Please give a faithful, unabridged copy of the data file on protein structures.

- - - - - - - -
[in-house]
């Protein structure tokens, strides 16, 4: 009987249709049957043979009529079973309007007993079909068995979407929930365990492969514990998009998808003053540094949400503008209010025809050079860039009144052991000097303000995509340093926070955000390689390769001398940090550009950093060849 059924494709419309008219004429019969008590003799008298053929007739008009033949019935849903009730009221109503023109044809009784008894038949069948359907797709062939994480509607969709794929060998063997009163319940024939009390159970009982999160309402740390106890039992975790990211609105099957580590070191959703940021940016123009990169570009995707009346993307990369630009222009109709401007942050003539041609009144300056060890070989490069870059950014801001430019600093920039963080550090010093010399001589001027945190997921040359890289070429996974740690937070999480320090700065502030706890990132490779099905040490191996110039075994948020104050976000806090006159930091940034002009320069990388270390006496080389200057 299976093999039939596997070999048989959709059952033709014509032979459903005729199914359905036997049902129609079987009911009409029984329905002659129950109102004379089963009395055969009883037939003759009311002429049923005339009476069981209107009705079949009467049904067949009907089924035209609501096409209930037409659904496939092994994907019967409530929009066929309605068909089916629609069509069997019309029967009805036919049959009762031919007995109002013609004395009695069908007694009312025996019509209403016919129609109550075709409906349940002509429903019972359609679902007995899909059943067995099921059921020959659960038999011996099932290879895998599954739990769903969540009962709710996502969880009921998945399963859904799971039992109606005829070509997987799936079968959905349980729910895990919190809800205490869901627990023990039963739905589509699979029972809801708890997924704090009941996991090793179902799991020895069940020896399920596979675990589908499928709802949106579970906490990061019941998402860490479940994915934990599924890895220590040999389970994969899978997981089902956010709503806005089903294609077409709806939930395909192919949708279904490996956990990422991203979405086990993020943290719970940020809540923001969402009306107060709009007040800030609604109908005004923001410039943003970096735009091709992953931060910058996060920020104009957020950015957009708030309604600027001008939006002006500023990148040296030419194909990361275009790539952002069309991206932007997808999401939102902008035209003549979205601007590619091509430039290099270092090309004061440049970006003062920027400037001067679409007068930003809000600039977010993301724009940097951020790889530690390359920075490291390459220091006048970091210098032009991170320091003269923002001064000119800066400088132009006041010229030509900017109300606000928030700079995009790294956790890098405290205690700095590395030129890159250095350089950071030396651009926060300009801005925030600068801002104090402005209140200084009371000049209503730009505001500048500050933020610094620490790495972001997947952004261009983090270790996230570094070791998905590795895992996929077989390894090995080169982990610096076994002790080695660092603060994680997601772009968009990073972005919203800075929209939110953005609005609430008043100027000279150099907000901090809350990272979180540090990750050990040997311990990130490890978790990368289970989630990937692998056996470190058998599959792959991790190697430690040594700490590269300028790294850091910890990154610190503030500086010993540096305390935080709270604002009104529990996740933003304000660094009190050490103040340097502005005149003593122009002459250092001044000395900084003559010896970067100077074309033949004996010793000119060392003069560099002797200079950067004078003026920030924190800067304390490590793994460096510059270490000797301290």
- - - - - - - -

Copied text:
[in-house]
């Protein structure tokens, strides 16, 4: 009987249709049957043979009529079973309007007993079909068995979407929930365990492969514990998009998808003053540094949400503008209010025809050079860039009144052991000097303000995509340093926070955000390689390769001398940090550009950093060849 059924494709419309008219004429019969008590003799008298053929007739008009033949019935849903009730009221109503023109044809009784008894038949069948359907797709062939994480509607969709794929060998063997009163319940024939009390159970009982999160309402740390106890039992975790990211609105099957580590070191959703940021940016123009990169570009995707009346993307990369630009222009109709401007942050003539041609009144300056060890070989490069870059950014801001430019600093920039963080550090010093010399001589001027945190997921040359890289070429996974740690937070999480320090700065502030706890990132490779099905040490191996110039075994948020104050976000806090006159930091940034002009320069990388270390006496080389200057 299976093999039939596997070999048989959709059952033709014509032979459903005729199914359905036997049902129609079987009911009409029984329905002659129950109102004379089963009395055969009883037939003759009311002429049923005339009476069981209107009705079949009467049904067949009907089924035209609501096409209930037409659904496939092994994907019967409530929009066929309605068909089916629609069509069997019309029967009805036919049959009762031919007995109002013609004395009695069908007694009312025996019509209403016919129609109550075709409906349940002509429903019972359609679902007995899909059943067995099921059921020959659960038999011996099932290879895998599954739990769903969540009962709710996502969880009921998945399963859904799971039992109606005829070509997987799936079968959905349980729910895990919190809800205490869901627990023990039963739905589509699979029972809801708890997924704090009941996991090793179902799991020895069940020896399920596979675990589908499928709802949106579970906490990061019941998402860490479940994915934990599924890895220590040999389970994969899978997981089902956010709503806005089903294609077409709806939930395909192919949708279904490996956990990422991203979405086990993020943290719970940020809540923001969402009306107060709009007040800030609604109908005004923001410039943003970096735009091709992953931060910058996060920020104009957020950015957009708030309604600027001008939006002006500023990148040296030419194909990361275009790539952002069309991206932007997808999401939102902008035209003549979205601007590619091509430039290099270092090309004061440049970006003062920027400037001067679409007068930003809000600039977010993301724009940097951020790889530690390359920075490291390459220091006048970091210098032009991170320091003269923002001064000119800066400088132009006041010229030509900017109300606000928030700079995009790294956790890098405290205690700095590395030129890159250095350089950071030396651009926060300009801005925030600068801002104090402005209140200084009371000049209503730009505001500048500050933020610094620490790495972001997947952004261009983090270790996230570094070791998905590795895992996929077989390894090995080169982990610096076994002790080695660092603060994680997601772009968009990073972005919203800075929209939110953005609005609430008043100027000279150099907000901090809350990272979180540090990750050990040997311990990130490890978790990368289970989630990937692998056996470190058998599959792959991790190697430690040594700490590269300028790294850091910890990154610190503030500086010993540096305390935080709270604002009104529990996740933003304000660094009190050490103040340097502005005149003593122009002459250092001044000395900084003559010896970067100077074309033949004996010793000119060392003069560099002797200079950067004078003026920030924190800067304390490590793994460096510059270490000797301290």